Whoopin’ and hollerin’

Marge Fenelon

The other day while I was at the YMCA, a group of mentally disabled adults and their caregivers joined us in the fitness room. It was obvious to me that this was a routine visit for them, because they knew exactly what to do. They found “their” machines, positioned themselves exactly right and waited patiently for the caregivers to come around, check their setup and start the timers. 

What happened next was absolutely awesome. As the machines started up, huge – really huge – smiles spread across all of their faces. Their eyes lit up and they were filled with sheer, unadulterated joy. This was a joy so pure and true that it became contagious. Before long, others in the fitness room were smiling, too, and many offered words or gestures of encouragement. Eventually we could hear whooping and hollering – uncontainable exclamations of joy and excitement – from the disabled adults, which of course increased the joy and excitement all around. You can bet it got me smiling, and tearing up, too.

I couldn’t resist watching them, so I put my reading aside and let my attention wander from one to the other, just taking in their exuberance and marveling at their eagerness. The harder they worked, the harder I found myself working; the more they smiled, the more I smiled. It occurred to me that the source of their joy was the exhilaration of simply using their bodies to their potential and the appreciation of the gifts and abilities God has given them.  Their focus was on what they could do, not what they couldn’t do.

Then suddenly, I felt very ashamed. Most days, I complain about every ache and pain, grumble about every limitation. If I don’t do it out loud, I certainly do it in my mind. I mean, really, what an inconvenience, right? How dare God get in the way of my ambitions! But these adults, these wonderful, joyful, people, see things differently. They don’t dwell on what they couldn’t accomplish yesterday, what they might not accomplish tomorrow or even what they can’t accomplish right now for that matter. Rather, they live in the moment and rejoice in what IS.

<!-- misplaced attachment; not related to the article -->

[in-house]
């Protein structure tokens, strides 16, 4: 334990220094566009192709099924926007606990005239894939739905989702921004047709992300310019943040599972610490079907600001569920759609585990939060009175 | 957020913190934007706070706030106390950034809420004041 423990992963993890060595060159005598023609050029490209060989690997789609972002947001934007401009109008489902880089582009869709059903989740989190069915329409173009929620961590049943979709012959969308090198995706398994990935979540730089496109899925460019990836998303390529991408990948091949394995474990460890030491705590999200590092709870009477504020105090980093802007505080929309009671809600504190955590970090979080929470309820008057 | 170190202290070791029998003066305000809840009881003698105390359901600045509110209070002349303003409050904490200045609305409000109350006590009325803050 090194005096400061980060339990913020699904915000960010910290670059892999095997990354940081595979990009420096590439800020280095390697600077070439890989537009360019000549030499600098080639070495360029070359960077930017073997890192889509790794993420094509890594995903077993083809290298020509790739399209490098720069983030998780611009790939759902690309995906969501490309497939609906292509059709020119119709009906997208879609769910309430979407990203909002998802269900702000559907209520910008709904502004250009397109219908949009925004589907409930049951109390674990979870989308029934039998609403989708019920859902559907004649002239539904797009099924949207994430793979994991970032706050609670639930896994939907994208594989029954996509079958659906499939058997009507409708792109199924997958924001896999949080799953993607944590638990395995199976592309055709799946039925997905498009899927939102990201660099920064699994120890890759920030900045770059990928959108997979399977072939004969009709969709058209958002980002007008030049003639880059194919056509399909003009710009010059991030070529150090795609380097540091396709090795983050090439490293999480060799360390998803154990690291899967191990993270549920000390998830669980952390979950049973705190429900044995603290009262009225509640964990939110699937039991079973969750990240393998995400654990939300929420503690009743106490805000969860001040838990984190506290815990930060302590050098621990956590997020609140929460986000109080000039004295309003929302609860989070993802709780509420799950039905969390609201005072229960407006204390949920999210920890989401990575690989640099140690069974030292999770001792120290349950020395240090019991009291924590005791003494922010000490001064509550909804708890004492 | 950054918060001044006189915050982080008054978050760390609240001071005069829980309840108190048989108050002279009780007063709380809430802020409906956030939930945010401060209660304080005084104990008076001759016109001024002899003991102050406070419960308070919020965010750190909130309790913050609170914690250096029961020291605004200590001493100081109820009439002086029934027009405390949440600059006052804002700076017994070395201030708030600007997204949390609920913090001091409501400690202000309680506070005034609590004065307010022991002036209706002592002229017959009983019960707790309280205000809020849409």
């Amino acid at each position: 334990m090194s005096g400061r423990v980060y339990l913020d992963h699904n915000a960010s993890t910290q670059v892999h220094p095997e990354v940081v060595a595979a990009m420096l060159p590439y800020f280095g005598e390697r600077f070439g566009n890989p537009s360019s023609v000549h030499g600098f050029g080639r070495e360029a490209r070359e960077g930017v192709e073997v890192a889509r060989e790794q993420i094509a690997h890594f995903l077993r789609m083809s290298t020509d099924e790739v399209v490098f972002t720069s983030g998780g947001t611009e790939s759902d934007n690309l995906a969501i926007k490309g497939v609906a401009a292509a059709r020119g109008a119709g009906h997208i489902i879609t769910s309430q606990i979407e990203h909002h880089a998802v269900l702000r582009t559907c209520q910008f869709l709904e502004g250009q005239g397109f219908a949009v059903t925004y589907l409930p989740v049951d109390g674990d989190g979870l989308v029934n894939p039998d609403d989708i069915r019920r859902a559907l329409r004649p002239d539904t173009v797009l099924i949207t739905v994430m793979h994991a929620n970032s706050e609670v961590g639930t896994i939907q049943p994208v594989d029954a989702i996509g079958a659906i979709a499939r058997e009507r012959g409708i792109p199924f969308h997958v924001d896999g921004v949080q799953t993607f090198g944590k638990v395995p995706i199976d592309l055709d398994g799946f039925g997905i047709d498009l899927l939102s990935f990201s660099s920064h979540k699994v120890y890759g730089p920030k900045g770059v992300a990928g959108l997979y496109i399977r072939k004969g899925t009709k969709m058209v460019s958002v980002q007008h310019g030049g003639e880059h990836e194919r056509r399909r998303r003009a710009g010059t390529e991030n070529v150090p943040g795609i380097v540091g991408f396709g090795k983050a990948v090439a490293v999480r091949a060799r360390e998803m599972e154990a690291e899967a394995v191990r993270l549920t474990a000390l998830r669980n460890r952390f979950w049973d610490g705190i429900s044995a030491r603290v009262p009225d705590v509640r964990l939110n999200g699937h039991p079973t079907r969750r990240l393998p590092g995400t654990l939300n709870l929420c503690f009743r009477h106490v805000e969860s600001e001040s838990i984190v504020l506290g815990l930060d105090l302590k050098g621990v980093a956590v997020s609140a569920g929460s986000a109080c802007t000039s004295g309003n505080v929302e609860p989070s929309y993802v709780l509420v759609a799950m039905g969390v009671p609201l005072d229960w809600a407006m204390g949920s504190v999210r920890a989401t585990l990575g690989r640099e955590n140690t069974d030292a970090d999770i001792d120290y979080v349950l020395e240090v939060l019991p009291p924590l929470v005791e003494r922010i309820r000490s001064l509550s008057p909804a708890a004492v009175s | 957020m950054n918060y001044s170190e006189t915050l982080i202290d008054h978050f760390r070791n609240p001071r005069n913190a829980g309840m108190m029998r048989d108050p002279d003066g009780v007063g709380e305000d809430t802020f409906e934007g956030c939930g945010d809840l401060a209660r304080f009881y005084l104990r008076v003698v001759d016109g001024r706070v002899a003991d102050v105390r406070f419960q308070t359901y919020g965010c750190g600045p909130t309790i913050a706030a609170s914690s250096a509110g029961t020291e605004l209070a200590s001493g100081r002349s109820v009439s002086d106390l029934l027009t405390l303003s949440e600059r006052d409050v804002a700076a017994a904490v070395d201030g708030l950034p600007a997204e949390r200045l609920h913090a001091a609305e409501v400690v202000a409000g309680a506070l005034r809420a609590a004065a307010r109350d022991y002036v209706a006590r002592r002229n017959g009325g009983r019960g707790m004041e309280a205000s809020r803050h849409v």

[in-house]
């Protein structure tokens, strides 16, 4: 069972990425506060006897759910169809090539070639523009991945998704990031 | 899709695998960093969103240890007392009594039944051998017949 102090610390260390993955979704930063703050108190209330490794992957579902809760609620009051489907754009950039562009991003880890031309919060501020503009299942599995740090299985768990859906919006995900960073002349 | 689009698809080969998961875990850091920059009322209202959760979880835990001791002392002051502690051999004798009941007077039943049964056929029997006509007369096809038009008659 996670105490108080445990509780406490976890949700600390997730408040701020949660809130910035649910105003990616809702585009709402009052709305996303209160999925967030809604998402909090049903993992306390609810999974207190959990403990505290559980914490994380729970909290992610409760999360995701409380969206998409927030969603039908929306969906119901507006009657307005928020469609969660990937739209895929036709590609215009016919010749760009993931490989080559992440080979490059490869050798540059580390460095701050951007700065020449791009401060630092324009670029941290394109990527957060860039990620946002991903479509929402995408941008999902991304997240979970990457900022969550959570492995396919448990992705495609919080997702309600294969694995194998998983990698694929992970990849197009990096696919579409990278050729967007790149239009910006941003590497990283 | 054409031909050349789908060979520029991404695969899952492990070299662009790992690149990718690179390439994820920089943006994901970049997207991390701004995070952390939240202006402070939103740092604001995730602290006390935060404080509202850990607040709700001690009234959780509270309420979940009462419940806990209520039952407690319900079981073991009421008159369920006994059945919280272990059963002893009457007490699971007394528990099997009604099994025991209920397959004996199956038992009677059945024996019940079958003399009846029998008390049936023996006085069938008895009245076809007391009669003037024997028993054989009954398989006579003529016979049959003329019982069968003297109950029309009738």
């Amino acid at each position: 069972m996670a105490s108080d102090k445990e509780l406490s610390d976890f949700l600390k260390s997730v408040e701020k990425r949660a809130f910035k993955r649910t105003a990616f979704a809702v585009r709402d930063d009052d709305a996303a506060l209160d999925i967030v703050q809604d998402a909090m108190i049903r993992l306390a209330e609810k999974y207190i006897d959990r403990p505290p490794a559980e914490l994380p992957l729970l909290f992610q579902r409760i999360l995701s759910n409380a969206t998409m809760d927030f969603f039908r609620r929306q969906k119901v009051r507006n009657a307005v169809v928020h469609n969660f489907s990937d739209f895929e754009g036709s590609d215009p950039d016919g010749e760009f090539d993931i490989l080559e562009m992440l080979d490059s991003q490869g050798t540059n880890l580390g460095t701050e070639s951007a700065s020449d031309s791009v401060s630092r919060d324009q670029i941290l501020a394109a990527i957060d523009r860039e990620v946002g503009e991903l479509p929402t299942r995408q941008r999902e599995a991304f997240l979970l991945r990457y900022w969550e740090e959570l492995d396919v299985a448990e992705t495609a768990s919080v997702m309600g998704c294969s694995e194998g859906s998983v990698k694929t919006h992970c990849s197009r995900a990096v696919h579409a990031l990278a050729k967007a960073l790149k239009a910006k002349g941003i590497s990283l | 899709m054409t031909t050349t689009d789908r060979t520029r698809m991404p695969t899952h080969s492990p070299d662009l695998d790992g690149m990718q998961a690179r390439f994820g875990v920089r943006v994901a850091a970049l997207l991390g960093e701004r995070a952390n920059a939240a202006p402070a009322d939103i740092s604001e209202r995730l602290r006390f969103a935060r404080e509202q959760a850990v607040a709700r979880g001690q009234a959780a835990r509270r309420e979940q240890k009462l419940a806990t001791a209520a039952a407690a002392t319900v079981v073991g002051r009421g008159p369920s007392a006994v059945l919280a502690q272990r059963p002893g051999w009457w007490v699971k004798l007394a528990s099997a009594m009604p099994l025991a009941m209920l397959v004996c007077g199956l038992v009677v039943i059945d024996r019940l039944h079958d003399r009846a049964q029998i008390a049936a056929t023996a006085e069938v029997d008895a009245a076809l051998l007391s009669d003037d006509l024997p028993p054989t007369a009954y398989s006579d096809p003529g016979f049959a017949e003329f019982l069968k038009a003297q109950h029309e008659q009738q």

As I was observing and contemplating, the verse of the song “On Eagles Wings” came to me. The song, inspired by the words of Isaiah and the Psalms, goes like this:

And He will raise you up on eagles' wings,
bear you on the breath of dawn,
make you to shine like the sun,
and hold you in the palm of His hand.

Doesn’t that sound like my exercise-enthusiastic  friends? With their glee and animated motion, they certainly seemed as though they were raised up on eagle’s wings, soaring along with spirits high and faces shining. And all that just because they’d discovered their ability to race on a stationary bike or run on a treadmill.  How completely inspiring!

I don’t know for sure – perhaps no one does – but I would venture to guess that those with mental disabilities have a great advantage over those of us who don't. Living life doesn’t get in the way of their living faith. It seems to me that they have a far closer connection to God than I may ever have, whether they recognize him as God or sense his presence in their souls, I believe that somehow they know. They just … know. And when they race on stationary bikes and run on treadmills, they do so with pure joy because they trust that he’s holding them in the palm of his hand.

Topics: Faith , Personal Growth

Marge Fenelon is a Catholic author, columnist, and speaker. She's the author of When's God Gonna Show Up? and When's God Gonna Call Me Back? (Liguori Publications) and a regular columnist for the Milwaukee Catholic Herald. She and her husband, Mark, have four mostly-grown children and are members of the International Schoenstatt Movement. Visit her website at www.margefenelon.com

View all articles by Marge Fenelon

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July 30, 2014

Wednesday of the Seventeenth Week in Ordinary Time

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